CA, conventional adsorbent; NA, natural biosorbent; MB, modified biosorbent; SH, sorghum husk; SEM, scanning electron microscopy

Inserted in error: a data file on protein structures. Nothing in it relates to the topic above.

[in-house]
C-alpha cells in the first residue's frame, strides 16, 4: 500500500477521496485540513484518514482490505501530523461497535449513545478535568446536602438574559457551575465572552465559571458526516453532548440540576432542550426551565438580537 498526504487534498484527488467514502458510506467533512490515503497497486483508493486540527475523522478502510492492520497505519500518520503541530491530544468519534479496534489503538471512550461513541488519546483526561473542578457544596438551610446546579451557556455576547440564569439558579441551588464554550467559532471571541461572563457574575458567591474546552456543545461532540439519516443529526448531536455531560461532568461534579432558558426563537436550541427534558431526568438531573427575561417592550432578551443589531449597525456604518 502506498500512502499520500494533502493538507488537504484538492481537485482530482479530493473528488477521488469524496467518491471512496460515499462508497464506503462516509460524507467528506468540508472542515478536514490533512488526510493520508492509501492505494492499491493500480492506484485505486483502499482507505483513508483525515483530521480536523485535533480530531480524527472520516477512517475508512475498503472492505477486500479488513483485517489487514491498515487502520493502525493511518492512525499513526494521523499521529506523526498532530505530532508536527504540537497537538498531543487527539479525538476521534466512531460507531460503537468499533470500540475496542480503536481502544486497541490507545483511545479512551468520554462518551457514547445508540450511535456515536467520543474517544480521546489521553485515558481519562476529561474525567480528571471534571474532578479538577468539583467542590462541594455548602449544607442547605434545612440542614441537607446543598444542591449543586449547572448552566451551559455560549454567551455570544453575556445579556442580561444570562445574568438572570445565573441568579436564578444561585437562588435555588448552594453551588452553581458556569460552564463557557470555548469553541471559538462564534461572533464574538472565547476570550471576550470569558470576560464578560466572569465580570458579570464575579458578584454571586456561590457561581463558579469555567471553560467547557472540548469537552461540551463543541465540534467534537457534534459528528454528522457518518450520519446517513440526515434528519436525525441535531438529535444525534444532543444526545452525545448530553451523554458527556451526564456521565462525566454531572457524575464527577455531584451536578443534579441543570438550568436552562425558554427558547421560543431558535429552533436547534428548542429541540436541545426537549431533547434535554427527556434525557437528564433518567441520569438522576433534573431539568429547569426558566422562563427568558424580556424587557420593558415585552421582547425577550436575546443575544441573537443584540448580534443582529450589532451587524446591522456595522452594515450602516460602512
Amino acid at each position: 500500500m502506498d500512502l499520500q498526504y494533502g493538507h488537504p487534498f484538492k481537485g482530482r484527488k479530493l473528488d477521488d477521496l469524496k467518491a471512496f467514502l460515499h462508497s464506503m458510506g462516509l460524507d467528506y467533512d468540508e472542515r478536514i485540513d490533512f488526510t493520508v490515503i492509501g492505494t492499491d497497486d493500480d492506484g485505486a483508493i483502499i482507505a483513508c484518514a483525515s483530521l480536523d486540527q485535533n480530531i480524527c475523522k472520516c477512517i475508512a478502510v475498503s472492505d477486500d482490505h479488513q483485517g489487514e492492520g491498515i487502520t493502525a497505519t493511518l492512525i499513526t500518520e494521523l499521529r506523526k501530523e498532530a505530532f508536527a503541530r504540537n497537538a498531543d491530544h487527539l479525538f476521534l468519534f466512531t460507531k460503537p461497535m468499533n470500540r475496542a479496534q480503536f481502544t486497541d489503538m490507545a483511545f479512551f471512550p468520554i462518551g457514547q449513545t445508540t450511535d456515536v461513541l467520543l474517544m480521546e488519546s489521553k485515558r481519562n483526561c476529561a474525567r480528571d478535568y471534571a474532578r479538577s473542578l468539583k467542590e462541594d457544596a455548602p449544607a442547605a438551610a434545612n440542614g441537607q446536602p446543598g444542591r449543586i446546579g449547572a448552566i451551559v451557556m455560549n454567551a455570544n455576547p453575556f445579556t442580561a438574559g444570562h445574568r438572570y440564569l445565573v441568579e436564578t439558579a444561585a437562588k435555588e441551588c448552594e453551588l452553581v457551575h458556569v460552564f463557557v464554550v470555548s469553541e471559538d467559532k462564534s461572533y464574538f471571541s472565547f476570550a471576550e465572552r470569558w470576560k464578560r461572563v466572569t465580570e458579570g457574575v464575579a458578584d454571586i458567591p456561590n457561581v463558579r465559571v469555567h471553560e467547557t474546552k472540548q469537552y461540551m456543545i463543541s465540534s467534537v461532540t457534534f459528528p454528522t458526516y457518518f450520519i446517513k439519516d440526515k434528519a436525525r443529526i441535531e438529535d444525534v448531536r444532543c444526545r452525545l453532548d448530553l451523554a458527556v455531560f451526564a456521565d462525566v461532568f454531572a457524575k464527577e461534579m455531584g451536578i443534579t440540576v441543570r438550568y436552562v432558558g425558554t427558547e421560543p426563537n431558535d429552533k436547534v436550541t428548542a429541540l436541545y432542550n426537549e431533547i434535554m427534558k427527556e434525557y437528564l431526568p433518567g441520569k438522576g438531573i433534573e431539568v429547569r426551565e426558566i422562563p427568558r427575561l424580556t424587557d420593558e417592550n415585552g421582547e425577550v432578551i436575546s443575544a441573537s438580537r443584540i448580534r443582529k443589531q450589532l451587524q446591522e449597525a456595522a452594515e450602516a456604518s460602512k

Pollution of the environment with toxic substances in wastewater effluents is a major concern for public health and environmental quality, with heavy metals being one of the most dangerous pollutants. These have rendered many waters unwholesome and hazardous to man and other living resources.1 The release of these heavy metals posses a significant threat to the environment and public health because of their toxicity, bioaccumulation in the food chain and persistence in nature.2-3 It has been reported that the toxicity due to metallic discharges into the environment far exceeds the combined total toxicity of all radioactive and organic waste.4 Metallic effluents can lead to increased nutrient load in water bodies especially if they are essential metals.5 Also, these metals in effluent may increase fertility of the sediment and water column and consequently lead to eutrophication, which in open waters can progressively lead to oxygen deficiency, algal bloom and death of aquatic life.2,3